**Problem**

The Weierstrass function $W(x)$ is given by

$W(x)=\sum_{n\geq 0} a^n \cos(b^n \pi x)$

where $0< a <1$ and $b$ is an odd integer such that $ab > 1+3\pi/2$.

A function $f:\mathbb{R}\rightarrow \mathbb{R}$ is said to have a point of increase if there exists a $t \in \mathbb{R}$ and $\delta>0$ such that

$f(t-s)\leq f(t) \leq f(t+s) \quad \forall s \in [0,\delta]$.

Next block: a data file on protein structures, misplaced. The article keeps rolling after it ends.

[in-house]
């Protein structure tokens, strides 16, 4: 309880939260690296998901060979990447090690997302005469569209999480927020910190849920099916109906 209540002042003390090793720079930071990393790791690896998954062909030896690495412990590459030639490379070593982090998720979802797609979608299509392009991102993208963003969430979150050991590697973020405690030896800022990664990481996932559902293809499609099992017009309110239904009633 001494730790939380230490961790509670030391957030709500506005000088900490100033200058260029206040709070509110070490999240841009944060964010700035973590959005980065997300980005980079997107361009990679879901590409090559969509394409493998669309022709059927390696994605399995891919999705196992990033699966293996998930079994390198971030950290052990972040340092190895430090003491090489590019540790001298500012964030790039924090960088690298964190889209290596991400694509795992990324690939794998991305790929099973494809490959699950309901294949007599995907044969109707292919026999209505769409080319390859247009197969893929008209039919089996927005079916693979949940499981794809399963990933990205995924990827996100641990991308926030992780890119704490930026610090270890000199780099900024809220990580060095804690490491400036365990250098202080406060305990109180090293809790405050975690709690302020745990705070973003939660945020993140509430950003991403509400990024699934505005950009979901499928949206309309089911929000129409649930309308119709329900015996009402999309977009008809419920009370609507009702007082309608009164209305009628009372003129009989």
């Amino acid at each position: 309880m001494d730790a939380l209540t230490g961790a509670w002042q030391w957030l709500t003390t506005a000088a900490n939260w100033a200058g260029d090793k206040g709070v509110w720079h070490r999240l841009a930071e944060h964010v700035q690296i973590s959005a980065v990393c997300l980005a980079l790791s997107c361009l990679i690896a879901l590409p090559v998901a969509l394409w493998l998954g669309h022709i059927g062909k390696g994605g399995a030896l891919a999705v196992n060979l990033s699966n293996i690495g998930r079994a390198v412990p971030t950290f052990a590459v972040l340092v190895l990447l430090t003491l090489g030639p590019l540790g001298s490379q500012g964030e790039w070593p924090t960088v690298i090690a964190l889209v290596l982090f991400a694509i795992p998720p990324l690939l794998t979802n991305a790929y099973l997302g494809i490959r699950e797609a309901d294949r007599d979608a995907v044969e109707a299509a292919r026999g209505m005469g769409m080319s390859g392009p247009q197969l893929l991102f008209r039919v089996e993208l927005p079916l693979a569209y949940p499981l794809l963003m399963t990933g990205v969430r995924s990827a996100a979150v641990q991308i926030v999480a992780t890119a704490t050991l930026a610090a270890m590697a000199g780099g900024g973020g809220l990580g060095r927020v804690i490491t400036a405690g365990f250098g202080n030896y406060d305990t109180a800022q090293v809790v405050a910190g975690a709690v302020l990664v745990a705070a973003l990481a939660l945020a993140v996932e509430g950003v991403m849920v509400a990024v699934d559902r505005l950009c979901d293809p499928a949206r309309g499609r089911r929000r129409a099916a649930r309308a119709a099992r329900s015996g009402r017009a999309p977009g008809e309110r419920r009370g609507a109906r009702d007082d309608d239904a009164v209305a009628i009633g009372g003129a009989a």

So my question is does the Weierstrass function have a point of increase?

**Motivation**

In Burdzy's paper there is a proof that a Brownian motion does not have a point of increase. There are examples of nowhere differentiable functions which have a point of increase that one could construct but I have been having difficulty seeing if the Weierstrass function does.

I would be grateful for any references or heuristics regarding this problem, or any comments as to the difficulty.